The following system transactions are required to be contained on the production system but are sensitive and therefore should be restricted to the appropriate individuals:

CEMT - allows some System Initialization Table parameters and terminal definitions to be dynamically altered. In addition the status of system resources can be altered, tasks can be terminated, and the CICS region can be shut down.

CEOT, COBT, CEST perform some of the functions of CEMT.

The CICS tables and definitions are the basis for performing a CICS security review. The macro definitions are assembled modules which are defined in a library within the //LIBDEF PHASE statement for the job step within the CICS region's start-up JCL. The actual version (i.e., defined as xx) of the program (DFHPPTxx), transaction (DFHPCTxx), and file (DFHFCTxx) are identified by entries within the DFHSIT module, which is the CICS System Initialization Table, or by providing SIT overrides within the CICS start-up JCL. However, since these modules are all load versions, their source equivalent versions would have to be obtained from the systems group. It should be noted that each CICS region may use of different versions of the modules containing CICS resource tables.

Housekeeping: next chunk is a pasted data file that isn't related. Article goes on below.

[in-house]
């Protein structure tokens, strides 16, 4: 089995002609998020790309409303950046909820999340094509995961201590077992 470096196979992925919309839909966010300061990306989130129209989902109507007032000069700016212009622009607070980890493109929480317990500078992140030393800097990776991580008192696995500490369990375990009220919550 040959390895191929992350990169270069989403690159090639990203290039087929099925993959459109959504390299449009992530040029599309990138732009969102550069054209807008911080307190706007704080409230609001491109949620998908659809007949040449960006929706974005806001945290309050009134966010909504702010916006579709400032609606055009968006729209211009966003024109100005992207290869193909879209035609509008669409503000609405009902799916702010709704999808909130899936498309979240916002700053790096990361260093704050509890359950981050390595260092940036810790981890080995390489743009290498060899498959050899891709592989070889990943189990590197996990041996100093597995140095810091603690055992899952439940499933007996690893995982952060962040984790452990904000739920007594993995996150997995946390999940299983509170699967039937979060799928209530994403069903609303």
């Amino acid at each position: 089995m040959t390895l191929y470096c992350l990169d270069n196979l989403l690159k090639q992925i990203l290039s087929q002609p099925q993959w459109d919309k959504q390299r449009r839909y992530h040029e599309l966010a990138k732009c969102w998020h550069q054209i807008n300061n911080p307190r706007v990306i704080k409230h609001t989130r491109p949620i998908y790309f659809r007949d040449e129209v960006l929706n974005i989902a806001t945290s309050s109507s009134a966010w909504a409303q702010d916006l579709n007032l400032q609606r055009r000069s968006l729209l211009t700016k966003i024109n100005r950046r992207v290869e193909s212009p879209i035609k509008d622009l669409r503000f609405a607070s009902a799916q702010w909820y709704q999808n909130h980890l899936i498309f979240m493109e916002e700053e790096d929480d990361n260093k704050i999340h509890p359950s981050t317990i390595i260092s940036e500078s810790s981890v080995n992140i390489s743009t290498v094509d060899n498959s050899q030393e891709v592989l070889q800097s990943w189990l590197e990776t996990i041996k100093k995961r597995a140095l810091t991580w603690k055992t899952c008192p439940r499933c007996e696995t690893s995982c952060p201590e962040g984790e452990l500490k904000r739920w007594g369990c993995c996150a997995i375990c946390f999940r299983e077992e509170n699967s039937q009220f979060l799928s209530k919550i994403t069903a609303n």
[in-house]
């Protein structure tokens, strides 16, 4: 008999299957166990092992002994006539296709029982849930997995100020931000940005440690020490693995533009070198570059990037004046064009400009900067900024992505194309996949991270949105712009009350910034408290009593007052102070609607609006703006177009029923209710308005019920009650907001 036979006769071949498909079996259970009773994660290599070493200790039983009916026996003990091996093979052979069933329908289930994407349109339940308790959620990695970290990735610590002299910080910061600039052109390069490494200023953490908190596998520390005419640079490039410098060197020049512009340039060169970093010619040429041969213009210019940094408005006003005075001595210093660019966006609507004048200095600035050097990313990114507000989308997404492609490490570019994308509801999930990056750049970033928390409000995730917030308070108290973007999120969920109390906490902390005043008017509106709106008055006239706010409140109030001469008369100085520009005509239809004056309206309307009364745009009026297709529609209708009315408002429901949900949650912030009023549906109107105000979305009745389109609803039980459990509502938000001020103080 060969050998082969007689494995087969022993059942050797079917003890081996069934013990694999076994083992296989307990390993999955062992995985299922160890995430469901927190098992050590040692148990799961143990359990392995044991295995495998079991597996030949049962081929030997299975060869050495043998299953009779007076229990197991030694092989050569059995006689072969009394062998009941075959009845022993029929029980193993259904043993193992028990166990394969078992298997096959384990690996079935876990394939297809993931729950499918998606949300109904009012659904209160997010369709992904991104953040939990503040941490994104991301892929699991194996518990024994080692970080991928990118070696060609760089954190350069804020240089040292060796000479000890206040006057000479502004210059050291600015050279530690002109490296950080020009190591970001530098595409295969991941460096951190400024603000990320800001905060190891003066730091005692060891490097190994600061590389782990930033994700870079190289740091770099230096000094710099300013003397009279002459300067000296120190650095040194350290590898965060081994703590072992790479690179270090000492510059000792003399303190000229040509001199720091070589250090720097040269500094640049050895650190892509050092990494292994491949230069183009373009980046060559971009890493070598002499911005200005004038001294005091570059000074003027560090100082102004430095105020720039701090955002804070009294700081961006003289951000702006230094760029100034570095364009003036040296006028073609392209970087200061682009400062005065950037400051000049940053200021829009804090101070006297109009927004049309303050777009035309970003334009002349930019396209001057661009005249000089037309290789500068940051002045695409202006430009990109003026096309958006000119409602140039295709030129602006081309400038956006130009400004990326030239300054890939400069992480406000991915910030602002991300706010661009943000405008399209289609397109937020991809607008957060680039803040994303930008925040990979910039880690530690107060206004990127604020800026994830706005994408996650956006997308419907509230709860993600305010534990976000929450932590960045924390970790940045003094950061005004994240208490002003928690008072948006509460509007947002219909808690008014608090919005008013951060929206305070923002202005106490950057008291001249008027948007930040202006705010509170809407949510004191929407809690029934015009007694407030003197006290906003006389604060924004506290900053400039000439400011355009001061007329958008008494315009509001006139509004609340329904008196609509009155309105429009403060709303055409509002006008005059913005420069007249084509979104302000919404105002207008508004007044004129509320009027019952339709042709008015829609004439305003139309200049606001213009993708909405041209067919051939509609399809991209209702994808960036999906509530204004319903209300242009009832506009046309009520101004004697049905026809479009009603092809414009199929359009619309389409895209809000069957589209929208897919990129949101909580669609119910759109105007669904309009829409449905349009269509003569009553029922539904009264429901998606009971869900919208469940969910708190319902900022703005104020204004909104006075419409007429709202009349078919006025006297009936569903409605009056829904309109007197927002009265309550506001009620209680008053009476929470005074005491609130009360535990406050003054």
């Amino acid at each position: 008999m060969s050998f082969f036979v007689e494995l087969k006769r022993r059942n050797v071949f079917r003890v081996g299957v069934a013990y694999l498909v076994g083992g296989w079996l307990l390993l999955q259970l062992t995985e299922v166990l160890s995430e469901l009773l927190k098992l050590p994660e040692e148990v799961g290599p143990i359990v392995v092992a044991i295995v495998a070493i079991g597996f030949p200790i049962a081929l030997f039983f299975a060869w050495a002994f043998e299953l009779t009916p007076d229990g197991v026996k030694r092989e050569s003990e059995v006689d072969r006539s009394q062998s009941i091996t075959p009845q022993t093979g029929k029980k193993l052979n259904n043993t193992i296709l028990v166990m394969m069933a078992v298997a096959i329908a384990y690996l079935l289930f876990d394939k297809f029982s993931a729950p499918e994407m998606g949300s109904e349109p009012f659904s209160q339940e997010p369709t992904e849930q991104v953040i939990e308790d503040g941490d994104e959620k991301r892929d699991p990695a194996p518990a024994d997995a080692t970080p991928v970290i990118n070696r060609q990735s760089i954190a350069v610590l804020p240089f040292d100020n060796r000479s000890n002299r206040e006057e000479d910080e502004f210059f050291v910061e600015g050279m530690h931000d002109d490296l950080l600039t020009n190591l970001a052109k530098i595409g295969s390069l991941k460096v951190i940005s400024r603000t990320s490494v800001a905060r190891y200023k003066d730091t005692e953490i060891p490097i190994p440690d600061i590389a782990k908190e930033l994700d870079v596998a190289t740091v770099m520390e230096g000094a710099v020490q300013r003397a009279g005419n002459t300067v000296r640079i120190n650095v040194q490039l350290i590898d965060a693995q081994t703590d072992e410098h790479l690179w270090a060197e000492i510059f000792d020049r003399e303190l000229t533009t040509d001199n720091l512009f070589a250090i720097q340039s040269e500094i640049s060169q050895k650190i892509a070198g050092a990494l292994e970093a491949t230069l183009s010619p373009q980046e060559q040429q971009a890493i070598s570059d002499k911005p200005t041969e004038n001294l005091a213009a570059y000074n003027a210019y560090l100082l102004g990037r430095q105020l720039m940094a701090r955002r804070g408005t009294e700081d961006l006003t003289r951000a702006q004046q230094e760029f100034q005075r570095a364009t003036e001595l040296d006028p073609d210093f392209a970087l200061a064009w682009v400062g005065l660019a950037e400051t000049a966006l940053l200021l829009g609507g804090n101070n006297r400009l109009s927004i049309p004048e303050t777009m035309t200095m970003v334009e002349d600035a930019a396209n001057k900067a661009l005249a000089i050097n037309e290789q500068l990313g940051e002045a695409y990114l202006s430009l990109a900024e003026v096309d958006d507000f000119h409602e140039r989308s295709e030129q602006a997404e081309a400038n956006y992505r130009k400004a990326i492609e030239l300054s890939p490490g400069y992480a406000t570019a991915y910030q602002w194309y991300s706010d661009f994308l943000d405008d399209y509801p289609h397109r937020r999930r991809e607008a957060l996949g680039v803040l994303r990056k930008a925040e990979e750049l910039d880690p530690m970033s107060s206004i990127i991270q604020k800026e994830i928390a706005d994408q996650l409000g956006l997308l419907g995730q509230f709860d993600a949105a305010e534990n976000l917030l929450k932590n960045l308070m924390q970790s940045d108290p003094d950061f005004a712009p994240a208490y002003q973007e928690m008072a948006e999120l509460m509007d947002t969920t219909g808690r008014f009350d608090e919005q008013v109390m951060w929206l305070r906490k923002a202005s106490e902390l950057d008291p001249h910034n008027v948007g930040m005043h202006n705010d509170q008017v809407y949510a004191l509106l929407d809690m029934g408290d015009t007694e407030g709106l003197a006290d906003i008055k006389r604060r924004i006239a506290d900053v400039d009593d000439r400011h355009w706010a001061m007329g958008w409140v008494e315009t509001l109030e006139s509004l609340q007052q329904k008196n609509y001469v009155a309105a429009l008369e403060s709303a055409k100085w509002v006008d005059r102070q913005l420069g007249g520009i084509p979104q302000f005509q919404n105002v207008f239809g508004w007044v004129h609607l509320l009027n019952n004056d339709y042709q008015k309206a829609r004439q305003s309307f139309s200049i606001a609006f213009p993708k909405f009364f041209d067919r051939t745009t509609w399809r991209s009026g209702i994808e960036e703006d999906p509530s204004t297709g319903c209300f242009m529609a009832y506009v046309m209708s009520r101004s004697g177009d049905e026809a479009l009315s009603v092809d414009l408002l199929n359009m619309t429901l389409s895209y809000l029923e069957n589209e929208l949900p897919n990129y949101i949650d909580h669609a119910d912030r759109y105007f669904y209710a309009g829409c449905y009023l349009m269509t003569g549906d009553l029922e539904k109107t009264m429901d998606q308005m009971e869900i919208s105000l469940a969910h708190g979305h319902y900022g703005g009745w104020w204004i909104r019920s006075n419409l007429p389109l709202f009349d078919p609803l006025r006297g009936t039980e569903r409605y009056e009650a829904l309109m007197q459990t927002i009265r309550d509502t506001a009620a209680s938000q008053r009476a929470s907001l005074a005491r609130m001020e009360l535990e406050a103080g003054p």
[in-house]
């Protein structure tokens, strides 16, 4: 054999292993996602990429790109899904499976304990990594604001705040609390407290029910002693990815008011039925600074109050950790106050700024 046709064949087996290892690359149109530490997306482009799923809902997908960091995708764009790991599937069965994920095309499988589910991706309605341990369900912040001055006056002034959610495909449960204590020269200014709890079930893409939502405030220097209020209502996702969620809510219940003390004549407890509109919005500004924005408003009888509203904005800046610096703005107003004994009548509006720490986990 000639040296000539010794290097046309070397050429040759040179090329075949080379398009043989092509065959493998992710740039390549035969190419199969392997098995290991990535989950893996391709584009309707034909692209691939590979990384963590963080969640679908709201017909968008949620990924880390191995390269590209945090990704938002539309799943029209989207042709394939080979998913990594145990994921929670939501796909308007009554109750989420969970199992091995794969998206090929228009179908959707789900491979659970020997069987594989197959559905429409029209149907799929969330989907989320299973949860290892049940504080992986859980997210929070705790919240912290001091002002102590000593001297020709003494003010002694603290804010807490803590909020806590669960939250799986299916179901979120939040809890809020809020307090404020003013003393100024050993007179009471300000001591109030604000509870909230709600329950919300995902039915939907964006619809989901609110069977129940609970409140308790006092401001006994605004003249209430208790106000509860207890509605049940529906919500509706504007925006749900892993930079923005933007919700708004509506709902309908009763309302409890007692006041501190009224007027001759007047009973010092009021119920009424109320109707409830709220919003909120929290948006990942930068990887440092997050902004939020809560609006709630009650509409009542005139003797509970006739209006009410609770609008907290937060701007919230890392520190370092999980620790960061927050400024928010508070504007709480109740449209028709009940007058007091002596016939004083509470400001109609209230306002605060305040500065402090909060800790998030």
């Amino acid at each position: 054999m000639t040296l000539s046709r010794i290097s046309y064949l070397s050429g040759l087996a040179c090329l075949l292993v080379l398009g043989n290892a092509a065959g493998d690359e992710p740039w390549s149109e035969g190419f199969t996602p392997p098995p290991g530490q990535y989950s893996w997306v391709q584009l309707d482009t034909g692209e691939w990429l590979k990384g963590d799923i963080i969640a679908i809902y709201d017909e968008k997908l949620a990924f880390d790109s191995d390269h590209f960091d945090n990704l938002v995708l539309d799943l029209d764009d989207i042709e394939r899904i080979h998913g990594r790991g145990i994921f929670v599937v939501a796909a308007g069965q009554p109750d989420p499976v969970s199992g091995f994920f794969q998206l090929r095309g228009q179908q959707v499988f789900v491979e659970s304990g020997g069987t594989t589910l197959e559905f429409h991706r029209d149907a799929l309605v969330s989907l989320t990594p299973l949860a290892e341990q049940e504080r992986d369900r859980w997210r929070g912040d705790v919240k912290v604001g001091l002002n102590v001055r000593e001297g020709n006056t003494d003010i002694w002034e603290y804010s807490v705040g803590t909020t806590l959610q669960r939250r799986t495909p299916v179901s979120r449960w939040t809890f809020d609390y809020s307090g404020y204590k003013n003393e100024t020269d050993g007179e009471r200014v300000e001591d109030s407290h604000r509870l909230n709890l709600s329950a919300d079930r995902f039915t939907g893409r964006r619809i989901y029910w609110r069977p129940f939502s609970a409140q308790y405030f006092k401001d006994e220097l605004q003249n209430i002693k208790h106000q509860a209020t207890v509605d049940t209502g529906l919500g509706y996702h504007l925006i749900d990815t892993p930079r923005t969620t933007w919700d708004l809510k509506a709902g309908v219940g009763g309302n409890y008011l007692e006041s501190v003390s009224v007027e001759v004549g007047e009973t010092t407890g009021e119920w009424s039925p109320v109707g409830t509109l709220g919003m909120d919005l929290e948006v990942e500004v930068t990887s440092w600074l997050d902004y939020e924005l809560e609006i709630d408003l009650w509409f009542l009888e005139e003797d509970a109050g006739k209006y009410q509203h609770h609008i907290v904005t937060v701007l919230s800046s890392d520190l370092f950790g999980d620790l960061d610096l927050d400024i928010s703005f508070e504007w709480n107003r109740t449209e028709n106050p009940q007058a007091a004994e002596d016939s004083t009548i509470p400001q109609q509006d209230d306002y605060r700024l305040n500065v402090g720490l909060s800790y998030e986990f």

As previously mentioned, some of the CICS resources (i.e., terminals and transactions) can be defined through an alternate method, Resource Definition On-line. The CSD file is defined for a CICS region via the //DLBL DFHCSD,'' within the start-up JCL for the CICS region. There also must be a file entry within the DFHFCT for the CSD file called DFHCSD.

This article was written more than one year ago. Events 
may have changed since this article was written.


For a free proposal to perform an audit of your organization or provide SOX support & testing services, contact Mitchell Levine of Audit Serve at (203) 972-3567 or via e-mail at

Copyright  2006, Audit Serve, Inc. All rights reserved. Reproduction, which includes links from other Web sites, is prohibited except by permission in writing.